My DSLR died a week or so ago. Well, I guess that’s a little dramatic.
In reality, it suffered a fatal injury. Uh, that’s not much better, is it?
OK, what really happened is that one of the electronic contacts that lets the camera communicate with its Compact Flash Card — the medium on which it stores the photos it captures — broke, rendering the camera useless. That would normally be a tragedy of epic proportions, except in this case, the camera is 16 years old, and I can buy a new one from Amazon for $73.49, as of this writing. (Yes, it’s hard to believe that one can still buy a camera model that’s been around that long.)
The camera is a Canon Digital Rebel XT, and it was a gift from my former church in Midland for the years I spent as a volunteer building and maintaining its website. It was, frankly, the coolest “appreciation gift” I’ve ever received, and over the years I took tens of thousands of photos with it.
Mine came with a 50mm lens, not the short zoom shown here. But otherwise, just the same.
Its 8 megapixel sensor is laughable by today’s standards (my iPhone 12 camera has 12 megapixel capability, and even entry-level DSLRs today sport a minimum of 24 megapixels), but it served me well, especially when I applied a little (or a huge) amount of Photoshop magic to the images. It also helped to have a couple of really good lenses, which for me are a Canon 80-200mm zoom with built-in image stabilization, and a Canon 100mm macro lens. Those lenses will transfer to another Canon DSLR at some point.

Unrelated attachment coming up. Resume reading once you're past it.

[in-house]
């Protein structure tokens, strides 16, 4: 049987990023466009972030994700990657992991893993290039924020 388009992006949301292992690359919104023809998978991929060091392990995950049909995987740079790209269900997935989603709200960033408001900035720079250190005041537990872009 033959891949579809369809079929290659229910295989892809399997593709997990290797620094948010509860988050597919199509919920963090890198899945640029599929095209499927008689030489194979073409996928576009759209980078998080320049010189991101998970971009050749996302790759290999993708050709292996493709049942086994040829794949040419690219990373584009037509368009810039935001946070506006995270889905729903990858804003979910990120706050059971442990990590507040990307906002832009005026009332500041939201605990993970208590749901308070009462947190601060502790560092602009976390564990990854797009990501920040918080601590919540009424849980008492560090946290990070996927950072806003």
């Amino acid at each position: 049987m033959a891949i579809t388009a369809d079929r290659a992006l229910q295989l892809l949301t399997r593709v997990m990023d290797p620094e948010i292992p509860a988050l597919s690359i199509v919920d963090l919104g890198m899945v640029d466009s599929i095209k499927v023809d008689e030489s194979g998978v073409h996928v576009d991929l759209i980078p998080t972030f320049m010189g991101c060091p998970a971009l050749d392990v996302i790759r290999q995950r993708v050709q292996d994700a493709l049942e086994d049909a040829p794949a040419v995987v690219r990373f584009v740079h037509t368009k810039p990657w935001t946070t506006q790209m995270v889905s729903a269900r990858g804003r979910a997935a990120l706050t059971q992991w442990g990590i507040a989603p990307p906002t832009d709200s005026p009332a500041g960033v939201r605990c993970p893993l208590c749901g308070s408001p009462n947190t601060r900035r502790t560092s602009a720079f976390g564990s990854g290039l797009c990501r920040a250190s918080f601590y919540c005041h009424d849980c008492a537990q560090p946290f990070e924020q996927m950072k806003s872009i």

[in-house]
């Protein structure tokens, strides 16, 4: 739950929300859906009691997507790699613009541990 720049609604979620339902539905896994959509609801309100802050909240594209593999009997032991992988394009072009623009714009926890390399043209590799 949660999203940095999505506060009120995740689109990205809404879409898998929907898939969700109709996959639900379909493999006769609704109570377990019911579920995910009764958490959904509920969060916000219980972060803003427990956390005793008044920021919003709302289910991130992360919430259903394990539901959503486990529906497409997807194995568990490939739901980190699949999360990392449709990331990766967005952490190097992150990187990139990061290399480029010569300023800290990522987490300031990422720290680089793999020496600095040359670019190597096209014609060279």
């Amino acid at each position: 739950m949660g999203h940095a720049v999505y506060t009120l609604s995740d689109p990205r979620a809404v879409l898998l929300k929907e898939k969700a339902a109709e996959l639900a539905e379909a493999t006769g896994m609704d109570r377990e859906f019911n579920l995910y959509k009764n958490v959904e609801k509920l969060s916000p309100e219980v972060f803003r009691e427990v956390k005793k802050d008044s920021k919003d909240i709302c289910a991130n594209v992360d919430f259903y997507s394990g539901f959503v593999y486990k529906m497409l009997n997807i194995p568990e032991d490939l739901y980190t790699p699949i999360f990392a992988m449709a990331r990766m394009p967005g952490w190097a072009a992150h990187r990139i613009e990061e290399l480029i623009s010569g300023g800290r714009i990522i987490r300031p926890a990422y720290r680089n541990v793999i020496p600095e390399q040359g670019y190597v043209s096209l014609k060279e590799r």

And, really, even today the photos it takes (or took *sniff*) are perfectly acceptable for online use. I never professed to be a fine art photographer.
Anyway, after doing an in-depth cost-benefit analysis of getting a $73.49 camera repaired, I determined that there was only one reasonable thing to do: dismantle the sucker to see how it was put together.
Oh, c’mon…don’t tell me that you’ve never done this before, especially if you’re a guy — not that a gal is incapable of such antics; they just tend to have better sense.
So, I retired to my clean room, aka the garage, found my #00 size Phillips screwdriver, and began the dissection. Approximately 80 screws later, here’s what the patient looked like.
Anatomy of a digital SLR camera
I briefly considered making the preceding photo an image map, where moving the cursor over the different parts would pop up a description, but then I realized that I don’t know what most of them are called. You can probably figure out the big stuff on your own, anyway.
I have no good explanation or justification for this exercise other than a genetic predisposition for destruction, but it did cause me to marvel at the technology that this mishmash of metal, plastic, and glass combined to produce, as well as the effort it takes to assemble something like this camera.
P.S. The exploded view of the camera components shown above doesn’t do it justice; there were a number of sub-components that I didn’t disassemble for the photo. However, I have a reputation for mayhem to maintain, and I did eventually take everything apart that didn’t require a hammer and anvil.